Level 2 Dental Assistants handle a number of important responsibilities in a dental practice, including mechanical polishing, obtaining impression and occlusal records and applying anesthetics and whitening. One of the most important of their responsibilities, though, is helping to take and expose dental radiographs, also known as dental x-rays.
Anyone who’s ever been to the dentist likely has some idea of how this procedure works already, having gone through it themselves, but students in intra oral dental assistant training might be interested to learn more about this useful diagnostic tool, how it works and why it’s so useful.
Dental X-rays Use Radiation to Create Images of a Patient’s Teeth and Bones
Dental x-rays are images that use radiation to highlight a patient’s teeth and bones below the surface of their skin, gums and enamel. While these x-rays used to be exclusively done on film, modern dental practices are increasingly using digital x-ray photography, as it’s quicker and easier, and emits significantly less radiation.
However, it’s important to note that the amount of radiation used in either technique is incredibly low and considered safe for children and adults. The use of a lead vest to protect a patient’s chest, abdomen and pelvic region can further ensure the patient’s safety as well. Pregnant women, however, are cautioned to avoid dental x-rays, as radiation may not be safe for developing fetuses.
There Are Many Different Types of Dental X-Rays
Whether using film or a digital process, as an intra oral dental assistant, you’ll be expected to take several different types of intraoral dental x-rays, which you’ll learn about in your intra oral dental assistant training.
The bitewing technique, for example, requires a patient to bite down on a special piece of paper in order to judge how well the crowns of their teeth line up and to check for interdental cavities. Occlusal x-rays, on the other hand, are done with the jaw closed and, unlike bitewing x-rays, take in all of a patient’s teeth with one shot. Periapical x-rays provide a view of an entire tooth, from the crown to the bone that supports the tooth. Panoramic x-rays are done with a machine that rotates all the way around a patient’s head, giving a 360 degree view for checking wisdom teeth, planning for dental devices or investigating jaw problems.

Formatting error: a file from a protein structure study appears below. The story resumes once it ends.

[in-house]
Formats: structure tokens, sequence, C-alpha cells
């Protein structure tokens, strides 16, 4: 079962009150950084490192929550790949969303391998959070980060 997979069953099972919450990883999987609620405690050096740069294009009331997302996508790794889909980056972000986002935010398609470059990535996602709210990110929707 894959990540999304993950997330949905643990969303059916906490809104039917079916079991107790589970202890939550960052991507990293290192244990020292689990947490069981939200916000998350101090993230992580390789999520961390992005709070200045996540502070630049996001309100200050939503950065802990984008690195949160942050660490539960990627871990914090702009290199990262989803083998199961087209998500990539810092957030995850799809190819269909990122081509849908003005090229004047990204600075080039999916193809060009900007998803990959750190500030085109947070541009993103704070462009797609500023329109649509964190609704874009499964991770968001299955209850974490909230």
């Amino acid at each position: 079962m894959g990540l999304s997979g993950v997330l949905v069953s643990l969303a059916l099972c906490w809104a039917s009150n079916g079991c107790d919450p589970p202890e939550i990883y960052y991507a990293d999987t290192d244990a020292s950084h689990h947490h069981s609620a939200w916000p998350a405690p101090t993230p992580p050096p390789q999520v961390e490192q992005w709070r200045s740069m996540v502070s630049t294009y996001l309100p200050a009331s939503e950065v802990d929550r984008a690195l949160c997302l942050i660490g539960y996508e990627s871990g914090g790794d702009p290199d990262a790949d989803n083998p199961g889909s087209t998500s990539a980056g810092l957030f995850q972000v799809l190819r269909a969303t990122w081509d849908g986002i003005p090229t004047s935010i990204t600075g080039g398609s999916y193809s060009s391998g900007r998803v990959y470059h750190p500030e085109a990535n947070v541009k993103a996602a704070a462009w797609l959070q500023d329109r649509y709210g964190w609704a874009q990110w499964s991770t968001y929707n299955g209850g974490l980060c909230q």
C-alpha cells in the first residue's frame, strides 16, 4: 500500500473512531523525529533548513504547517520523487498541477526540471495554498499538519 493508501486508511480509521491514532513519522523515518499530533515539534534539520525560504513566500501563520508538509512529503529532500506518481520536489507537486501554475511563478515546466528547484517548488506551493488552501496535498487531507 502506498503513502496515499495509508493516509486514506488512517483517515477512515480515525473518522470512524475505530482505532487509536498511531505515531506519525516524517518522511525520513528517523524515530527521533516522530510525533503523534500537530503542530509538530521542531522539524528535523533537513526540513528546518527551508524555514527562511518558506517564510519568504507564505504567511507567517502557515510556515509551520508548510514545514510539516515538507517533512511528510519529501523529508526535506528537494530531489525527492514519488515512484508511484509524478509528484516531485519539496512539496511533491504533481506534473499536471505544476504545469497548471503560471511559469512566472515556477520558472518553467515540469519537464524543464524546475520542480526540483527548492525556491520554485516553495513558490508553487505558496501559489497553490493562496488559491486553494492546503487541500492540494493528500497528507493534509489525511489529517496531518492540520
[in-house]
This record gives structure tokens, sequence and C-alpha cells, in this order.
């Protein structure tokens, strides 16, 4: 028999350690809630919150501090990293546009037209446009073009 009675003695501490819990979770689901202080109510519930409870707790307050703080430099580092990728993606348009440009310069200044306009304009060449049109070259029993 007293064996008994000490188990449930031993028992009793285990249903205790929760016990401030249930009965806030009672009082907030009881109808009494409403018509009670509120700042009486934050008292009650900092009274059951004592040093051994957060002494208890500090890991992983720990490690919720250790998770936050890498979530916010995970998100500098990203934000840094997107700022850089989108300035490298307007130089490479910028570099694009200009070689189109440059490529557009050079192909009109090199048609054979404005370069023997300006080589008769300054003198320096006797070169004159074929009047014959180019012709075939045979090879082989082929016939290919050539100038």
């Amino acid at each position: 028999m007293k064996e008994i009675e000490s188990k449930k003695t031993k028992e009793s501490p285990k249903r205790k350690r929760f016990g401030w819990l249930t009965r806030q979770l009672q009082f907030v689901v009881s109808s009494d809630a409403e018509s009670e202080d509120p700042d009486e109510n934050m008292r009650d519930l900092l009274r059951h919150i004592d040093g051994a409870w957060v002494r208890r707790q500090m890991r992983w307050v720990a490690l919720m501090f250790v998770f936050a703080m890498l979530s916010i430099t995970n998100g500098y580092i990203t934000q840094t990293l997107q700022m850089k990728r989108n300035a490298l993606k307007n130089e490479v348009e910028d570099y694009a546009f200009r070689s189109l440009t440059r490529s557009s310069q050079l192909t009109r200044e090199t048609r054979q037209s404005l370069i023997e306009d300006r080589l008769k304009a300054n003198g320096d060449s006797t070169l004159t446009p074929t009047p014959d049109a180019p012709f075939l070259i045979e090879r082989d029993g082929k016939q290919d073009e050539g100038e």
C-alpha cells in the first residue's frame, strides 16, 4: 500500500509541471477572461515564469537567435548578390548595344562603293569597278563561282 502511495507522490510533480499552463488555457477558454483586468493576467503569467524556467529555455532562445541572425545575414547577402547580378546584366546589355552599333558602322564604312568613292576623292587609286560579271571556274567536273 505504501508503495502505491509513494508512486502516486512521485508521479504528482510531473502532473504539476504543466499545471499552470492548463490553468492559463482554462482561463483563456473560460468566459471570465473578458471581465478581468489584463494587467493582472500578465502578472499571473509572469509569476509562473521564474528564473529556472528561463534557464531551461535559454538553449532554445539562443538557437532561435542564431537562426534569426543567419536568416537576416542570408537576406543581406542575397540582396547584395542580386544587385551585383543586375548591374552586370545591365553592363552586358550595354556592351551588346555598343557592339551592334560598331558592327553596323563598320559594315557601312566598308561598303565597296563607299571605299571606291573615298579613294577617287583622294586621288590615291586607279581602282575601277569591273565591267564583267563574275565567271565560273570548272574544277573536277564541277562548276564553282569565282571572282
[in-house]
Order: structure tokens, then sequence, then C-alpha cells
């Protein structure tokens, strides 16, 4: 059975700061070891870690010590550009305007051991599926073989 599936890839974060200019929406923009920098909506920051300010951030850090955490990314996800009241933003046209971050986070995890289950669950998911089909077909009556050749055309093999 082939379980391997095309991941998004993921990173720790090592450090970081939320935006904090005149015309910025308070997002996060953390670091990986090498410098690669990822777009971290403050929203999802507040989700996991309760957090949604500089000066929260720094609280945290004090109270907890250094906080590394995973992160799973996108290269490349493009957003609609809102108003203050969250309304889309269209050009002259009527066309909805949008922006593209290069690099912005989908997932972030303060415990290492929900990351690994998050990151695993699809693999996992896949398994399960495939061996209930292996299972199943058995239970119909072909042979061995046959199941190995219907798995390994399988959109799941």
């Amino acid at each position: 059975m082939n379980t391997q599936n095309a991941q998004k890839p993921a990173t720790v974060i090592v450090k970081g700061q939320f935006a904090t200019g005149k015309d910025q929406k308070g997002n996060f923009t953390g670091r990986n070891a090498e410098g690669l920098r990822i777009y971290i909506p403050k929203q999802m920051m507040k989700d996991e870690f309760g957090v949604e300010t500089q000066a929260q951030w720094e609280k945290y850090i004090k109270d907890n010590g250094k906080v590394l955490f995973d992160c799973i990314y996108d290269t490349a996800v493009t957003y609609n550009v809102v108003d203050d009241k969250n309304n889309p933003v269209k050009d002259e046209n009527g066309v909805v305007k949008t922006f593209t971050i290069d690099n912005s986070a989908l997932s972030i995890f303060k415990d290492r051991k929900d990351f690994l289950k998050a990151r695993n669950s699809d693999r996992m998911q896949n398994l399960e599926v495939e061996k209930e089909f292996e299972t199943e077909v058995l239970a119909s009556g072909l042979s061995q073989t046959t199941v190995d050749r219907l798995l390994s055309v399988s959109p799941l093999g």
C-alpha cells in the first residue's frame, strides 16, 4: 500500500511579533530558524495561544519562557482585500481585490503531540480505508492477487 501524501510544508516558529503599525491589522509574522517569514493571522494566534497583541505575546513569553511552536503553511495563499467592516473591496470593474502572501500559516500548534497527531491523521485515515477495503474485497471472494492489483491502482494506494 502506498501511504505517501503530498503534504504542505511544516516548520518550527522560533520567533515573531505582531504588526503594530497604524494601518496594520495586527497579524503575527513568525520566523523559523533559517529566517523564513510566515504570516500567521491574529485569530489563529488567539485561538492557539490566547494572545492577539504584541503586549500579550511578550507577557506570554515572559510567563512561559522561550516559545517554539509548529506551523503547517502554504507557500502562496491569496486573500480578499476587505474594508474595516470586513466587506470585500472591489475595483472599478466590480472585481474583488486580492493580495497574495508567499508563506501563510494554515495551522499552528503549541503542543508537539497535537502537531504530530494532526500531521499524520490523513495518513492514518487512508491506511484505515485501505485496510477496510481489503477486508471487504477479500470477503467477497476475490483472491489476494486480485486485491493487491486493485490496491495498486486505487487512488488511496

Why Dental X-Rays Are Important for Students in Intra Oral Dental Assistant Training
Students in intra oral dental assistant schools should know that X-rays are important in examining those elements of a patient’s dental health that can’t be seen with the naked eye. This could include any number of issues of varying severity, such as tooth decay, misalignment, changes in the condition and position of teeth and bone loss in the jaw. Without dental x-rays, dentists and dental assistants would be limited to what they can see and what the patient can report, which would mean a lot of dental problems would only be found after developing into more severe cases. Dental x-rays, then, allow dental practices to be more proactive in their care.
Dental x-rays are also important for children, as they allow a dentist to monitor the growth of adult teeth and the development of wisdom teeth, ensuring that no teeth are impacted and there is sufficient room for the adult teeth to come in. This is why children generally require more frequent x-rays than adults.
Even adults, however, should be getting dental x-rays about once a year as part of their regular dental care.
Are you interested in training to become an intra oral dental assistant?
Contact Anderson College for more information about our Intra Oral Dental Diploma training program.